Wells Fargo Sued Over Bad Mortgage Investements
STEVE INSKEEP, HOST:
NPR's business news starts with another bank sued.
Wells Fargo has become the second major American bank to be sued over its conduct during the housing boom. The U.S. Attorney's office in New York alleges that Wells Fargo approved hundreds of millions of dollars in bad housing loans during the 10-year period leading up to the financial crisis.
NPR's Jim Zarroli reports.
JIM ZARROLI, BYLINE: U.S. officials said that Wells Fargo approved 100,000 federally guaranteed mortgages. The suit says that bank was supposed to make sure the borrowers could pay the loans it issued. But it says as many as half of the mortgages in some months allegedly had not been underwritten properly. Part of the problem, the suit says, is that the bank hired temporary workers to process the loans and the compensation was tied to the number of loans the employees processed.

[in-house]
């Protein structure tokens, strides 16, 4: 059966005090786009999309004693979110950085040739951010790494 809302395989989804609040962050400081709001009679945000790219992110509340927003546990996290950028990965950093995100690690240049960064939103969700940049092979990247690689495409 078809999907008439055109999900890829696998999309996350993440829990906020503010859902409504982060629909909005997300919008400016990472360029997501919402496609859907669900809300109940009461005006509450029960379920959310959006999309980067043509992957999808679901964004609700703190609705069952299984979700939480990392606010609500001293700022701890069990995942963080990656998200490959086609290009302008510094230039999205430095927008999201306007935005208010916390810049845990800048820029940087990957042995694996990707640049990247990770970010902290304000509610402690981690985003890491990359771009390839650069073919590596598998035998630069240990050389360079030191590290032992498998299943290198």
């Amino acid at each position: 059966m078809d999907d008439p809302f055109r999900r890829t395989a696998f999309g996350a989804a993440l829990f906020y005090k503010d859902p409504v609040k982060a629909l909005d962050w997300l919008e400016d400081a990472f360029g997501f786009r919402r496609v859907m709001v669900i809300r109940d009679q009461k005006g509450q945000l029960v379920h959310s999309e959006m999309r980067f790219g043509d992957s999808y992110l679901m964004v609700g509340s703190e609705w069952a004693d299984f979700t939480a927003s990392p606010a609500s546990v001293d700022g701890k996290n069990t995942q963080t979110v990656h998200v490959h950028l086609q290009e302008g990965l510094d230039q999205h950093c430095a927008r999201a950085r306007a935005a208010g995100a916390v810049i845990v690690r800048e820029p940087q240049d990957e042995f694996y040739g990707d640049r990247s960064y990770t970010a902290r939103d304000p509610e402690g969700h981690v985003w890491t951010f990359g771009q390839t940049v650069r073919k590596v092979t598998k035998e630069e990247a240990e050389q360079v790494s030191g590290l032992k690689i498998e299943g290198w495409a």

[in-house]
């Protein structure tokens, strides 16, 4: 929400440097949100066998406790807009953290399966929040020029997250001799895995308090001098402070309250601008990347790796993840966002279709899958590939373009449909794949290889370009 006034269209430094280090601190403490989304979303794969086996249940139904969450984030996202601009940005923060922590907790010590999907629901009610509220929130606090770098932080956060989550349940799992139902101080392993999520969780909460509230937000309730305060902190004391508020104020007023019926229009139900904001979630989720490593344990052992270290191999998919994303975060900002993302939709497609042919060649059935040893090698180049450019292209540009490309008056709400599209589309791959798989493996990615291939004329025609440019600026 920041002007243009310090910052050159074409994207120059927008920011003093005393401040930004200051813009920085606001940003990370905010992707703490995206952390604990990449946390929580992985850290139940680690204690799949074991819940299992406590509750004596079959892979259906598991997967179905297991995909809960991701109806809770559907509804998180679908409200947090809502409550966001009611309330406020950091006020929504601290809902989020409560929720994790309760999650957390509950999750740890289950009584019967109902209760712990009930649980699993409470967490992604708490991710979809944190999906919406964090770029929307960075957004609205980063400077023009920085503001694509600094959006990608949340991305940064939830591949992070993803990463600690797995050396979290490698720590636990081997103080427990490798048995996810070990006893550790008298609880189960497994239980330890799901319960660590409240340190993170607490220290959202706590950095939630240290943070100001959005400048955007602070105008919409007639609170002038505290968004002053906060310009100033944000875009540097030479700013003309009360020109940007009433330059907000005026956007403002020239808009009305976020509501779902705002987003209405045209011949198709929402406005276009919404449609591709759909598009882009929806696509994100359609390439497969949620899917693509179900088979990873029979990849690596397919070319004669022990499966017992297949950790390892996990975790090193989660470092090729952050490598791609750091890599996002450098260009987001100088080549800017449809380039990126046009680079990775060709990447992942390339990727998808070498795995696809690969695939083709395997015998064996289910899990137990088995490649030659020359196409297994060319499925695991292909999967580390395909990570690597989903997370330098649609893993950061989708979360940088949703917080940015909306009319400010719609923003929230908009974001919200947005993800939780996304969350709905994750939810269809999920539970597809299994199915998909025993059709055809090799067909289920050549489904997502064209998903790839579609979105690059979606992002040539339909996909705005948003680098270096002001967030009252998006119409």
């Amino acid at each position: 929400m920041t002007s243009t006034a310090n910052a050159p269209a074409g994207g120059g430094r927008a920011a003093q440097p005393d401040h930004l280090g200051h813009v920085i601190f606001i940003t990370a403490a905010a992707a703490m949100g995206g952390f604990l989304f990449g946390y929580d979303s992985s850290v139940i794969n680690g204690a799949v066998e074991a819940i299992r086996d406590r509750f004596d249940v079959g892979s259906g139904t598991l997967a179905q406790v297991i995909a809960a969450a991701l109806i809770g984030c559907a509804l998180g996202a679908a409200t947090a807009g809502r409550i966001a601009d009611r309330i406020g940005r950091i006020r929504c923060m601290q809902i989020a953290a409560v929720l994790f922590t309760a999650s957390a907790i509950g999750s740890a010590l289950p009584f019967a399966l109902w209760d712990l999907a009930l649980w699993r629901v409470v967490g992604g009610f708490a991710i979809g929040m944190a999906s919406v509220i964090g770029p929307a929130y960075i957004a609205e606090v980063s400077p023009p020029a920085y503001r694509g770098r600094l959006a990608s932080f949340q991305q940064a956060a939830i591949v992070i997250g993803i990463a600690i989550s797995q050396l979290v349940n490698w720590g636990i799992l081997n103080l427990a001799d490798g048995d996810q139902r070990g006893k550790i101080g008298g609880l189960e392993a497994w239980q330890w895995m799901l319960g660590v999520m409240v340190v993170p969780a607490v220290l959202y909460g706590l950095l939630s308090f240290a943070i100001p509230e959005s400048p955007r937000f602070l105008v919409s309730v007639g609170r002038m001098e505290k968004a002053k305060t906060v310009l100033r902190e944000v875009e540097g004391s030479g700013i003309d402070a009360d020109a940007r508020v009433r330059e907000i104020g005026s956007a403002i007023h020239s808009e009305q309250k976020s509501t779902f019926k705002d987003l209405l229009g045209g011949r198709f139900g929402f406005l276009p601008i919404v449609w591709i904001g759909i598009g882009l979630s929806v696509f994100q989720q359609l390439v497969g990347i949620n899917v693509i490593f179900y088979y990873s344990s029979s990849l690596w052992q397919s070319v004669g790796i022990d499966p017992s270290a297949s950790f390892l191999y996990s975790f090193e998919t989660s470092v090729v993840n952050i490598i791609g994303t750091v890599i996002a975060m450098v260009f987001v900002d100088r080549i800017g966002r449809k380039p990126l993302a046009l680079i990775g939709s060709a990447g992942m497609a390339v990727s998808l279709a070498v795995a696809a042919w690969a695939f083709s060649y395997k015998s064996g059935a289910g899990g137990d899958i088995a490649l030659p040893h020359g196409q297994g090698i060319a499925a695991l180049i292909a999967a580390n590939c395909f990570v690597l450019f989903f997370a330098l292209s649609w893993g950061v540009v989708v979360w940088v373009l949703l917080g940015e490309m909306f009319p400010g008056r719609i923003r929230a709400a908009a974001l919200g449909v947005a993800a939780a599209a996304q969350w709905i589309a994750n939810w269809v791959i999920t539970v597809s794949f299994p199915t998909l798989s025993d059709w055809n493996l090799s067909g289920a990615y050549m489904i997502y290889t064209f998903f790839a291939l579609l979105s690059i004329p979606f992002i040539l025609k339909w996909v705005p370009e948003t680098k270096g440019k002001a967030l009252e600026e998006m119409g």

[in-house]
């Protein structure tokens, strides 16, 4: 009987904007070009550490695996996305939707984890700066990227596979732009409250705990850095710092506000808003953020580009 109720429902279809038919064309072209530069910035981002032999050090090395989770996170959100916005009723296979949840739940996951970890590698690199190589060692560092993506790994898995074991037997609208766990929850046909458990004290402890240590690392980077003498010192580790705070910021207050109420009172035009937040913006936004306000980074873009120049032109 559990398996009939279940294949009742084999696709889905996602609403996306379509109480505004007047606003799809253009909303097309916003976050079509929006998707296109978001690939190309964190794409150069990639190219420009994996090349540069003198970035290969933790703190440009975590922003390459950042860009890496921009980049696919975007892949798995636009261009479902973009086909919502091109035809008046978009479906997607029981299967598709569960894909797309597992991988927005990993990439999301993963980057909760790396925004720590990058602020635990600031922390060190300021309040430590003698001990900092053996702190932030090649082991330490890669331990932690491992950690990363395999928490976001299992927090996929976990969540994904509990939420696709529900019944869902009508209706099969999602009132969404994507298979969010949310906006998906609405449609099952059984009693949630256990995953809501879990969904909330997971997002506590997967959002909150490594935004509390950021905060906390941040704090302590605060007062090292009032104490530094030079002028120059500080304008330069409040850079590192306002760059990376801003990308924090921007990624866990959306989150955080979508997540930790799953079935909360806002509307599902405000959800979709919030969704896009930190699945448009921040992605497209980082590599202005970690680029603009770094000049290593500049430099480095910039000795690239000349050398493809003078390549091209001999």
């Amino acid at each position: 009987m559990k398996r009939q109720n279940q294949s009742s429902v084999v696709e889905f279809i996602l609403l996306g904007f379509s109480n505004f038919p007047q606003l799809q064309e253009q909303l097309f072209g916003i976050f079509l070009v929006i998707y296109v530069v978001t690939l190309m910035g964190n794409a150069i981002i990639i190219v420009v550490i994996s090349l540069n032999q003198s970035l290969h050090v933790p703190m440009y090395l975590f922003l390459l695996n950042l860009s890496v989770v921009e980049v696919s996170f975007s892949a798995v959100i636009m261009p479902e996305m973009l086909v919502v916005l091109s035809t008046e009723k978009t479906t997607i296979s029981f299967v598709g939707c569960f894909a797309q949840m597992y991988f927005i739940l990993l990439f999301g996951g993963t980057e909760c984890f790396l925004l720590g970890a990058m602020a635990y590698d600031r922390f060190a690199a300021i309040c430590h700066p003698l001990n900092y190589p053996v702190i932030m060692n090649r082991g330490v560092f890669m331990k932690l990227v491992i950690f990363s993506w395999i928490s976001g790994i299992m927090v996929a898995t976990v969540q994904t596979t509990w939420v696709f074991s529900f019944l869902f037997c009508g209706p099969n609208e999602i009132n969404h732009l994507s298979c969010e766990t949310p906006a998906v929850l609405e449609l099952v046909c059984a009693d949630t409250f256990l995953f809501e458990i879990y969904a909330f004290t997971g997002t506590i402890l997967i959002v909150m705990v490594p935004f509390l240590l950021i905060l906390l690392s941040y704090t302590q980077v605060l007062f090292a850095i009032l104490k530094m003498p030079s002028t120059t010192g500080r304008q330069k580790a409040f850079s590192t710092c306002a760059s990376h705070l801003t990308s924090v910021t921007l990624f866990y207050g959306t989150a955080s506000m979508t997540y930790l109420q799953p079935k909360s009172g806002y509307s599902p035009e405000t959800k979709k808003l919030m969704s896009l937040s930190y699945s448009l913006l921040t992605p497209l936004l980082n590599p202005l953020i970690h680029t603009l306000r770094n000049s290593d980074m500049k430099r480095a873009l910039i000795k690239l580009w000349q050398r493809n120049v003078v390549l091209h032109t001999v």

The bank was supposed to have a quality control program to oversee lending. But the suit says even when concerns were raised, internally, Wells Fargo did nothing to address them until it was too late. The suit seeks hundreds of millions of dollars in damages on behalf of the federal agency that guaranteed the mortgages.
This is the second major U.S. bank to be sued this month over bad mortgage investments. Last week, the New York attorney general sued JPMorgan Chase over bad mortgage securities packaged and sold by Bear Sterns, which the bank bought in 2008.
Wells Fargo insisted, yesterday, it had complied with all federal regulations and it said it would vigorously contest the charges.
Jim Zarroli, NPR News, New York. Transcript provided by NPR, Copyright National Public Radio.